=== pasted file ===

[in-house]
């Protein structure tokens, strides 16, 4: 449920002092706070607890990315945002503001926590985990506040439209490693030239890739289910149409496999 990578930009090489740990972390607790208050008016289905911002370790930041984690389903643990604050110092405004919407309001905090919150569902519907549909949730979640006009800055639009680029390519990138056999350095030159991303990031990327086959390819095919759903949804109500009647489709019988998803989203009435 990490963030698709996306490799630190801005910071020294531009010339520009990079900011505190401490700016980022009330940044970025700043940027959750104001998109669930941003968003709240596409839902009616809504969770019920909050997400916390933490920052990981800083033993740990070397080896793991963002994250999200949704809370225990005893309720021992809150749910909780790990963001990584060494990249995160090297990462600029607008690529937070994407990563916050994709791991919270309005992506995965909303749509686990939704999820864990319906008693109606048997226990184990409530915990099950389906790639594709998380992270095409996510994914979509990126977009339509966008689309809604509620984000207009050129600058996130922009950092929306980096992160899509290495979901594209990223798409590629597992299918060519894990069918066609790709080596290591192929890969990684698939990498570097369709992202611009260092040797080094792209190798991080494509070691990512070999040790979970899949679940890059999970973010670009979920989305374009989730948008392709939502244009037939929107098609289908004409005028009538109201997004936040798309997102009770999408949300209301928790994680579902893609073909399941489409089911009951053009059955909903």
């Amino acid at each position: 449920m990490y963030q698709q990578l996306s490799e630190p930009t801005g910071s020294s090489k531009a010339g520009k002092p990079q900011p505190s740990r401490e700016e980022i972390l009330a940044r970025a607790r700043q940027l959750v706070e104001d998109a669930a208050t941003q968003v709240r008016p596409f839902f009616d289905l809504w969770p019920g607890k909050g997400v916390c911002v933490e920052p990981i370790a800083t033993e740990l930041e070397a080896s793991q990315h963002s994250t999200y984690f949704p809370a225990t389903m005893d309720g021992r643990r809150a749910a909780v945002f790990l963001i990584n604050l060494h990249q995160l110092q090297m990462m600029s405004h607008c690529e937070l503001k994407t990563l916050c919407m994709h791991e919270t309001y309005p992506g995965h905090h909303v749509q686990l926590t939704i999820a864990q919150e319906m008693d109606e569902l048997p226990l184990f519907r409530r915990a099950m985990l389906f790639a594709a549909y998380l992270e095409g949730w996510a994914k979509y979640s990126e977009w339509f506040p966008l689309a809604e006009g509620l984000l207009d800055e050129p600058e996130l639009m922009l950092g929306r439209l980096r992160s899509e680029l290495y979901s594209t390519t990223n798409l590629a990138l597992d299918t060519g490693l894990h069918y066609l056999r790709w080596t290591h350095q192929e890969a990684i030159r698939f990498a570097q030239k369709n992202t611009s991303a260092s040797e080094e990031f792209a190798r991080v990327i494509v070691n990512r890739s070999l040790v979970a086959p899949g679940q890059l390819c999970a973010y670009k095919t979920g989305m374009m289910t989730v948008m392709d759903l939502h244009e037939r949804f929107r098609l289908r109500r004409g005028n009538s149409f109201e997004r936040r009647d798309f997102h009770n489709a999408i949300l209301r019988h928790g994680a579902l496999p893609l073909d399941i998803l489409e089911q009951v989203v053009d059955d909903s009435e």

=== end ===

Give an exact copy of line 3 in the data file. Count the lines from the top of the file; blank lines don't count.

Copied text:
């Amino acid at each position: 449920m990490y963030q698709q990578l996306s490799e630190p930009t801005g910071s020294s090489k531009a010339g520009k002092p990079q900011p505190s740990r401490e700016e980022i972390l009330a940044r970025a607790r700043q940027l959750v706070e104001d998109a669930a208050t941003q968003v709240r008016p596409f839902f009616d289905l809504w969770p019920g607890k909050g997400v916390c911002v933490e920052p990981i370790a800083t033993e740990l930041e070397a080896s793991q990315h963002s994250t999200y984690f949704p809370a225990t389903m005893d309720g021992r643990r809150a749910a909780v945002f790990l963001i990584n604050l060494h990249q995160l110092q090297m990462m600029s405004h607008c690529e937070l503001k994407t990563l916050c919407m994709h791991e919270t309001y309005p992506g995965h905090h909303v749509q686990l926590t939704i999820a864990q919150e319906m008693d109606e569902l048997p226990l184990f519907r409530r915990a099950m985990l389906f790639a594709a549909y998380l992270e095409g949730w996510a994914k979509y979640s990126e977009w339509f506040p966008l689309a809604e006009g509620l984000l207009d800055e050129p600058e996130l639009m922009l950092g929306r439209l980096r992160s899509e680029l290495y979901s594209t390519t990223n798409l590629a990138l597992d299918t060519g490693l894990h069918y066609l056999r790709w080596t290591h350095q192929e890969a990684i030159r698939f990498a570097q030239k369709n992202t611009s991303a260092s040797e080094e990031f792209a190798r991080v990327i494509v070691n990512r890739s070999l040790v979970a086959p899949g679940q890059l390819c999970a973010y670009k095919t979920g989305m374009m289910t989730v948008m392709d759903l939502h244009e037939r949804f929107r098609l289908r109500r004409g005028n009538s149409f109201e997004r936040r009647d798309f997102h009770n489709a999408i949300l209301r019988h928790g994680a579902l496999p893609l073909d399941i998803l489409e089911q009951v989203v053009d059955d909903s009435e």